Marty Kurth became the head baseball coach at Le Mars Gehlen in western Iowa in 1987, at age 21. He's held the job ever since. However, much has changed for this ultra-successful coach in the last year. Kurth knew that, due to family history, he might someday be struck by blindness. However, he would've never guessed it would happen as quickly as it has.

During Senior Night last month, players from every one of his 31 teams returned for a special night honoring the man who's won a pair of state titles, more than 500 games, and was twice named Iowa's coach of the year. When Kurth turned around to all the players who'd returned to honor him, he could just see the color of their shirts. They were only about 40 feet away.

Marty's dad went blind in both eyes. The cause was never known. His sister, Cheri, also lost vision in both eyes due to nonarteritic ischemic optic neuropathy. According to the American Academy of Ophthalmology, "it is caused when blood does not flow properly to the eye’s optic nerve." Marty believes his father had the same condition. He knew it could happen to him.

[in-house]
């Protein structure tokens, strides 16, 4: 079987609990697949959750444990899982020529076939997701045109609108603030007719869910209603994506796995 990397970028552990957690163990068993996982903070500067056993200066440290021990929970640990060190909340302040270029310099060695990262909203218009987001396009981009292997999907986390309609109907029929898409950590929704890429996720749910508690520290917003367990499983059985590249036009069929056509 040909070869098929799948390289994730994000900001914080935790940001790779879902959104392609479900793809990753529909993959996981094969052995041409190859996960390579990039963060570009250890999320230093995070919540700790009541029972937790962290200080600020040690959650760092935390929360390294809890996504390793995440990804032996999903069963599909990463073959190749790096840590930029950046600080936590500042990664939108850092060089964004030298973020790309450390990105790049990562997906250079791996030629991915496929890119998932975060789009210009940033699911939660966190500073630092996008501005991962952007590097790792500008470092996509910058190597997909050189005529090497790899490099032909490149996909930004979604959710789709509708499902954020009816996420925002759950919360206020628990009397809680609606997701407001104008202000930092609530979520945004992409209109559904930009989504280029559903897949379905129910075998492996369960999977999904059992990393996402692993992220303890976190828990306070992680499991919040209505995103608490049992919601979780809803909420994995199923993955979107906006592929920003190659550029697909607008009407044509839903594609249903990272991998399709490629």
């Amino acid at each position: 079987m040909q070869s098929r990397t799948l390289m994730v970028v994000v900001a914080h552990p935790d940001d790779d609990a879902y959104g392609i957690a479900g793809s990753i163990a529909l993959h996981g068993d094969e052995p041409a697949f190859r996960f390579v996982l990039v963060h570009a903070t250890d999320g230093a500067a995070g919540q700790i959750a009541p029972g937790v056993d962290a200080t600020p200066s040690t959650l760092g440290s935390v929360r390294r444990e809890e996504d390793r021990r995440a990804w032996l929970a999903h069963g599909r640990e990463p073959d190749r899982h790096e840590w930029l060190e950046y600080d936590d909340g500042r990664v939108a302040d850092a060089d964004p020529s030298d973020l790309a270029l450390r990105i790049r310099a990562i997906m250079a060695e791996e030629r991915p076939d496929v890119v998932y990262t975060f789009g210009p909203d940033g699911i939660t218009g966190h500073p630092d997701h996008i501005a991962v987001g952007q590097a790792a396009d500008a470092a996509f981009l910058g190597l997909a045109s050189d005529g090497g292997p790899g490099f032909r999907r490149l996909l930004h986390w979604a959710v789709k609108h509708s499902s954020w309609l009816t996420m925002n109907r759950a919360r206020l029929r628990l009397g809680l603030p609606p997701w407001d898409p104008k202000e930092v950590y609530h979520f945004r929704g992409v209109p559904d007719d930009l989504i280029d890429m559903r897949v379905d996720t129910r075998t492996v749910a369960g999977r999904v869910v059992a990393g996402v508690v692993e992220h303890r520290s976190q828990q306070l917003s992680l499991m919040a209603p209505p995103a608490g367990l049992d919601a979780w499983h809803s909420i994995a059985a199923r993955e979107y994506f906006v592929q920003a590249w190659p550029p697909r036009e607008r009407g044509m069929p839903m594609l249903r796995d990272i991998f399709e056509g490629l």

One morning last July, Marty lost the vision in his left eye. While brushing his teeth, he closed his right eye and could see nothing. It was nearly a decade before his sister lost sight in both eyes, but Marty wouldn't have that much time. Not even close. Last month, only 11 months later, he started to lose sight in his right eye. Since Kurth suffers from another condition, injections that might help the problem were ruled out. Doctors told him there was nothing they could do.

That same night, Marty coached his high school baseball team. The next week, he gathered his players to share the harsh reality. He told the Des Moines Register what he said:

Fellas, I can’t see you. I know you’re all sitting in the dugout, but I can’t see you. I’m going to be all right. This team’s going to be all right.”

He's had to have help coaching the team this summer, but has continued on. Saturday night, Le Mars Gehlen lost to West Sioux. That ended their season just two wins from the state tournament.

Though he hasn't made it official, Marty's coaching career is likely over. He feels blessed to have had baseball such a huge part of his life for more than three decades:

You can learn a lot about life ... (from) baseball. Not everything goes your way all the time. ... How you handle that shows the character of a man. It's been tough, I'm not going to lie. There's a lot of things that happened this season. A lot of it's been good. There's been some bad. There's been some misfortune. But all through it, the one thing that's been constant is baseball."


[Des Moines Register, American Academy of Ophthalmology, and Le Mars Sentinel]